tain doubts of his own lenient judgment.

It is, indeed, difficult to speak too strongly of the
evil which these men wrought to their country. It
may be urged that no firmness would have success-
fully upheld Presbyterianism against the first fervour
of the Kestoration. But, had Scottish statesmen been
commonly honest, the prelacy established would have
been of a very different type, and would have been
enforced by very different means. Charles himself
was the reverse of a persecutor ; and the ideas which
from time to time gained a temporary ascendency in
his councils, as at the fall of Clarendon, and again at
the overflow of the Cabal, were utterly hostile to such


a government as the government of Scotland, had
the reality been fully known. Even as it was, what
slight relaxations of the heavy yoke took place from
time to time were all concessions from England ; the
full fierceness of the tyranny was of home growth.
The nobles, no longer apprehensive that the restora-
tion of Episcopacy might involve the resumption of
the church lands, and not indisposed to overthrow a
democratic church, were obsequious to the lightest
wish of the court, and carried the court policy into
excesses from which English statesmen would have
shrunk ; the gentry eagerly followed the lead of their
superiors ; the clergy, from Sharp urging on the fiery
persecution of the Council Board to the curates who
furnished lists of their non-conforming parishioners to
Claverhouse's dragoons, were resolute on the complete
triumph of their own sect; The power was supplied
by England ; the actual work of oppression was in-
trusted to native greed and cruelty. As Mr. Burton
observes, there was a meanness about the whole thing
which makes the designs of Charles and Laud appear
dignified almost excusable. For in them there was at
least something of an idea ; the delusive dream which
mocked the king and the prelate was to restore the
splendour of ceremonial, the wealth of decoration,
the ritualistic symbolism which the Church had lost ;
and without which they believed nor does the
teaching of history contradict them no Church can
hold lasting dominion over the imaginations of men.
But in the Government of the Restoration, the largest
charity can discern no motive which is other than
base, material, and self-seeking. In contrast, even
the Revocation of the Edict of Nantes looks like an
act of statesmanship, dictated, if by intolerance, at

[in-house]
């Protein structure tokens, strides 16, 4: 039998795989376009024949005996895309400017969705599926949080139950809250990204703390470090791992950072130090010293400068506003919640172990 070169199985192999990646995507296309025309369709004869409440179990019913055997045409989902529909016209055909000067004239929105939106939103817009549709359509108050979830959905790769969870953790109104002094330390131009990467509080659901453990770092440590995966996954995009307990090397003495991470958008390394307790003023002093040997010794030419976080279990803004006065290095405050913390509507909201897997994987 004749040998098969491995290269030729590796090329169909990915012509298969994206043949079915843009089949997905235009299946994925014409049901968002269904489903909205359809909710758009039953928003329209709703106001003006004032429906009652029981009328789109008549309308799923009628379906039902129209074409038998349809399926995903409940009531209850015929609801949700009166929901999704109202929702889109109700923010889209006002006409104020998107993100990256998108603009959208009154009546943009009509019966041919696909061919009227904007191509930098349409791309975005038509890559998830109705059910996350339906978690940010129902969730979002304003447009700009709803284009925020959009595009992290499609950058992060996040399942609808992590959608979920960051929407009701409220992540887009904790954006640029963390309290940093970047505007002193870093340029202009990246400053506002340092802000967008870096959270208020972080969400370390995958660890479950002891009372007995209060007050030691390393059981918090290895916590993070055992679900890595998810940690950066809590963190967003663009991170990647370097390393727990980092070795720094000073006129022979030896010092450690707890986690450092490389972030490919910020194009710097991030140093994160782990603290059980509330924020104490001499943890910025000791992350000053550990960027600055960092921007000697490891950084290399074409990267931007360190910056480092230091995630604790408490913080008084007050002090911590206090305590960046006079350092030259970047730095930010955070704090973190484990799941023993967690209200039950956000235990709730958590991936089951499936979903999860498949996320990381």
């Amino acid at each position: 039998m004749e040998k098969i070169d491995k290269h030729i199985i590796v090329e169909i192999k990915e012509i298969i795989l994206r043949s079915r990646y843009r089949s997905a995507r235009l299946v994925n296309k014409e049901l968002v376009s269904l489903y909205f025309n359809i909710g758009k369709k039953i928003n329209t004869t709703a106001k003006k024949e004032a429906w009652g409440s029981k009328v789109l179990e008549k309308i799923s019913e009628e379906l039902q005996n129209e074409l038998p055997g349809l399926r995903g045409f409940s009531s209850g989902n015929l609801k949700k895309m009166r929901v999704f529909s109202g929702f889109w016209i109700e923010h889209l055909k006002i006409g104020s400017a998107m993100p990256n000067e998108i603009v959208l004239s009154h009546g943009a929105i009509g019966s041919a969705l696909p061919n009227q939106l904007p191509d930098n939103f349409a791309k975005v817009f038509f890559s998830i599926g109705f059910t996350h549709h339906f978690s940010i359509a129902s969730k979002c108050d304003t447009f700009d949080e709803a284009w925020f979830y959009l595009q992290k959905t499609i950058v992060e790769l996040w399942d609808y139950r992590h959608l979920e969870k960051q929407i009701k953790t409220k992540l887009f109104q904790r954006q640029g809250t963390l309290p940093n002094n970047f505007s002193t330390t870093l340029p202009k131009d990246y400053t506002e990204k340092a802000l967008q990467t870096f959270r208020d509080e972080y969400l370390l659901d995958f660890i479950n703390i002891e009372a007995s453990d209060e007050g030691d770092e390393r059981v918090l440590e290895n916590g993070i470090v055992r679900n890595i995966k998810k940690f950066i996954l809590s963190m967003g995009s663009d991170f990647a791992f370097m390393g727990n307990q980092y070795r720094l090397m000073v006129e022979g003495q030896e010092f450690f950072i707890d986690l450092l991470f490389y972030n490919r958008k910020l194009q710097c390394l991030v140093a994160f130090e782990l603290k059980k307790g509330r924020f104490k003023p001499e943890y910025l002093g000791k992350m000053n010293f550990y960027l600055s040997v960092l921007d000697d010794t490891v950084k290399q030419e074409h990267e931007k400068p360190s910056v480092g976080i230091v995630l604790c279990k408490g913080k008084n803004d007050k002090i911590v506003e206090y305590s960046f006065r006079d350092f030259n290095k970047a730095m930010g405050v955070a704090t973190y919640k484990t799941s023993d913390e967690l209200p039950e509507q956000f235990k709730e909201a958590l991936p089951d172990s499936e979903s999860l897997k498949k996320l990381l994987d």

least also by sincerity.

At no period of Scottish history, as we remarked


in our former notice of Mr. Burton's book, have her
nobles, as a class, been much to boast of. But the
rulers of this unhappy time had attained a peculiar
eminence in vice. Besides their cruelty, they evinced
a general depravity of nature which it is hard to
parallel. Even the feeling of honour was dead among
them. The assassination of Archbishop Sharp was
doubtless a great crime ; but the guilt of it seems
trivial in contrast with the judicial murder of Mit-
chell, at whose trial all the chief members of the
Privy Council Sharp himself included committed
deliberate perjury, in order to secure the death of a
crazy fanatic, whom they had already half killed with
torture, until even the Scottish Judges of that day hid
their faces with their hands from shame or from

A curious disposition to defend the Eestoration
Government has lately appeared in some quarters. It
is of recent growth even among Scotch Tories. Hume
calls the legislation of the Scotch Parliament at this
time "an excellent prelude of all the rigours of the
Inquisition ;" and his deliberate judgment is that "it
were endless, as well as shocking, to enumerate all
the instances of persecution, or, in other words, of
absurd tyranny, which at that time prevailed in Scot-
land." But the loyalty of the historian of the house
of Stuart has been rejected as weak by the Tory senti-
mentalists of our day. They accuse even Sir Walter
Scott of leanings towards the Covenant. In order to
the success of this re-hearing of the judgment of
history, the cruelty charged against the Government
must be disproved ; and accordingly much labour has,
with this object, been bestowed on what Mr. Burton,
with a somewhat dismal jocularity of the legal type,
calls the " leading cases " of the Christian carrier and
the Wigtown martyrs. The late Professor Aytoun


distinguished himself by an elaborate argument to
show that Claverhouse had nothing to do with the
murder of John Brown was not even present at it.
This was conclusively disposed of by Mr. Mark Napier,
who published the original despatch of Claverhouse
himself, giving a cool and minute report of the whole
tragedy. But Mr. Napier having demolished Mr.
Aytoun's position, has set up a novelty of his own,
by propounding a theory that the women commonly
known as the Wigtown martyrs were never drowned